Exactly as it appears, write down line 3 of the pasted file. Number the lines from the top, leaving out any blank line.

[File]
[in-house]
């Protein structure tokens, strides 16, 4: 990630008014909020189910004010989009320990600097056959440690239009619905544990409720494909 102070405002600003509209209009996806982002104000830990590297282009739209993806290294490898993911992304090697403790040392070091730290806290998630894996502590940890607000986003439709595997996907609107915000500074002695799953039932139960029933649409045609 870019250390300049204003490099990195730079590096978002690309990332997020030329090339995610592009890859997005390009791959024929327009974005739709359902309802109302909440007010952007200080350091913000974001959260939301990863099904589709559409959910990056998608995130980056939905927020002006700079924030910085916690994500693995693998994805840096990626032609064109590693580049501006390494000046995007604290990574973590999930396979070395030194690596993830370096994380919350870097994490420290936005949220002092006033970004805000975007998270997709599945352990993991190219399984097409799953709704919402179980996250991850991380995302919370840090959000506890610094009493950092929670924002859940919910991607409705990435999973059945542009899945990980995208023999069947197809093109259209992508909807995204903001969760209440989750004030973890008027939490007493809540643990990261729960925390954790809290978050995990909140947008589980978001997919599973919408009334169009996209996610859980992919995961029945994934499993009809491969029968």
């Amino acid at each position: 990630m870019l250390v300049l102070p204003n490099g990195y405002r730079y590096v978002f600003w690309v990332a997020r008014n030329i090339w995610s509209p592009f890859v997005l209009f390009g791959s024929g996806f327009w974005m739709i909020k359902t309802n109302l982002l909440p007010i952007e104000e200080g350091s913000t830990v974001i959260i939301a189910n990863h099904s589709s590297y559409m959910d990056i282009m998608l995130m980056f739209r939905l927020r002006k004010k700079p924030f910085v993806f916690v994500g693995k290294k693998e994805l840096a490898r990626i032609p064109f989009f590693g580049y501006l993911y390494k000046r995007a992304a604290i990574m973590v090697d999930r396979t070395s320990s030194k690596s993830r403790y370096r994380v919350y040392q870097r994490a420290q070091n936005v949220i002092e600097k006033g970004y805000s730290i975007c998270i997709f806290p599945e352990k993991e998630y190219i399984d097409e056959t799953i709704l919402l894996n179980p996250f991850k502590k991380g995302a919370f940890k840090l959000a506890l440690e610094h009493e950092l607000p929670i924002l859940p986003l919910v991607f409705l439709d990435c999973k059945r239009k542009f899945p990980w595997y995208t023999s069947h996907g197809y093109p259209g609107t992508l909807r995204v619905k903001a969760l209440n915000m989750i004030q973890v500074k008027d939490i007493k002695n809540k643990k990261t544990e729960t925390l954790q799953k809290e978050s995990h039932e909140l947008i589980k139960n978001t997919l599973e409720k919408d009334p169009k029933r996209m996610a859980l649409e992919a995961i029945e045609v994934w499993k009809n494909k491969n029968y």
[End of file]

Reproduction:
């Amino acid at each position: 990630m870019l250390v300049l102070p204003n490099g990195y405002r730079y590096v978002f600003w690309v990332a997020r008014n030329i090339w995610s509209p592009f890859v997005l209009f390009g791959s024929g996806f327009w974005m739709i909020k359902t309802n109302l982002l909440p007010i952007e104000e200080g350091s913000t830990v974001i959260i939301a189910n990863h099904s589709s590297y559409m959910d990056i282009m998608l995130m980056f739209r939905l927020r002006k004010k700079p924030f910085v993806f916690v994500g693995k290294k693998e994805l840096a490898r990626i032609p064109f989009f590693g580049y501006l993911y390494k000046r995007a992304a604290i990574m973590v090697d999930r396979t070395s320990s030194k690596s993830r403790y370096r994380v919350y040392q870097r994490a420290q070091n936005v949220i002092e600097k006033g970004y805000s730290i975007c998270i997709f806290p599945e352990k993991e998630y190219i399984d097409e056959t799953i709704l919402l894996n179980p996250f991850k502590k991380g995302a919370f940890k840090l959000a506890l440690e610094h009493e950092l607000p929670i924002l859940p986003l919910v991607f409705l439709d990435c999973k059945r239009k542009f899945p990980w595997y995208t023999s069947h996907g197809y093109p259209g609107t992508l909807r995204v619905k903001a969760l209440n915000m989750i004030q973890v500074k008027d939490i007493k002695n809540k643990k990261t544990e729960t925390l954790q799953k809290e978050s995990h039932e909140l947008i589980k139960n978001t997919l599973e409720k919408d009334p169009k029933r996209m996610a859980l649409e992919a995961i029945e045609v994934w499993k009809n494909k491969n029968y």